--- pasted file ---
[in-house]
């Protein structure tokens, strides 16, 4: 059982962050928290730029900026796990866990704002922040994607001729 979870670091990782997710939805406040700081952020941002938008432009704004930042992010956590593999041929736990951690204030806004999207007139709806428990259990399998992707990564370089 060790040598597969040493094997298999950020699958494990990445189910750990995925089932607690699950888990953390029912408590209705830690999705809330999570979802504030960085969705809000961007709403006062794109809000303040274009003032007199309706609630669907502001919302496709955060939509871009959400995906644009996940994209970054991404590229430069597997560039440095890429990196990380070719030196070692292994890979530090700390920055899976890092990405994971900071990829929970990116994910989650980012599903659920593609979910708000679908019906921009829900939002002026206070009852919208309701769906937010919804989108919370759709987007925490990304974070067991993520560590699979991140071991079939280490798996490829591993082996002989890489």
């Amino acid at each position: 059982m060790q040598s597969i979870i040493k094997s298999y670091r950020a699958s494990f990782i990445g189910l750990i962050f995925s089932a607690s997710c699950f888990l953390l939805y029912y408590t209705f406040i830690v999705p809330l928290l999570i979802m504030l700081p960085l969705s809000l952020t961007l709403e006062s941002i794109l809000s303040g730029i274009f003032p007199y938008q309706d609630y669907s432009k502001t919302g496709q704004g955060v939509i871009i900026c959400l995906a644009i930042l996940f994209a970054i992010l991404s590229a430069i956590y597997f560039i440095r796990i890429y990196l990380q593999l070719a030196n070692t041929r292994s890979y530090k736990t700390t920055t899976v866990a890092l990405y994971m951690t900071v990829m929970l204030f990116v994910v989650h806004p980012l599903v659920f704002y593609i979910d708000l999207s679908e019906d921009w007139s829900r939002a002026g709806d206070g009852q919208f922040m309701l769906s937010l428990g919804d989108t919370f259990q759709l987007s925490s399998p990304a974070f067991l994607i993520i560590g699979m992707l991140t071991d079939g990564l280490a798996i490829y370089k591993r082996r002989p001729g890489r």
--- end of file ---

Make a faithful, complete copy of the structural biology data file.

[in-house]
């Protein structure tokens, strides 16, 4: 059982962050928290730029900026796990866990704002922040994607001729 979870670091990782997710939805406040700081952020941002938008432009704004930042992010956590593999041929736990951690204030806004999207007139709806428990259990399998992707990564370089 060790040598597969040493094997298999950020699958494990990445189910750990995925089932607690699950888990953390029912408590209705830690999705809330999570979802504030960085969705809000961007709403006062794109809000303040274009003032007199309706609630669907502001919302496709955060939509871009959400995906644009996940994209970054991404590229430069597997560039440095890429990196990380070719030196070692292994890979530090700390920055899976890092990405994971900071990829929970990116994910989650980012599903659920593609979910708000679908019906921009829900939002002026206070009852919208309701769906937010919804989108919370759709987007925490990304974070067991993520560590699979991140071991079939280490798996490829591993082996002989890489």
């Amino acid at each position: 059982m060790q040598s597969i979870i040493k094997s298999y670091r950020a699958s494990f990782i990445g189910l750990i962050f995925s089932a607690s997710c699950f888990l953390l939805y029912y408590t209705f406040i830690v999705p809330l928290l999570i979802m504030l700081p960085l969705s809000l952020t961007l709403e006062s941002i794109l809000s303040g730029i274009f003032p007199y938008q309706d609630y669907s432009k502001t919302g496709q704004g955060v939509i871009i900026c959400l995906a644009i930042l996940f994209a970054i992010l991404s590229a430069i956590y597997f560039i440095r796990i890429y990196l990380q593999l070719a030196n070692t041929r292994s890979y530090k736990t700390t920055t899976v866990a890092l990405y994971m951690t900071v990829m929970l204030f990116v994910v989650h806004p980012l599903v659920f704002y593609i979910d708000l999207s679908e019906d921009w007139s829900r939002a002026g709806d206070g009852q919208f922040m309701l769906s937010l428990g919804d989108t919370f259990q759709l987007s925490s399998p990304a974070f067991l994607i993520i560590g699979m992707l991140t071991d079939g990564l280490a798996i490829y370089k591993r082996r002989p001729g890489r």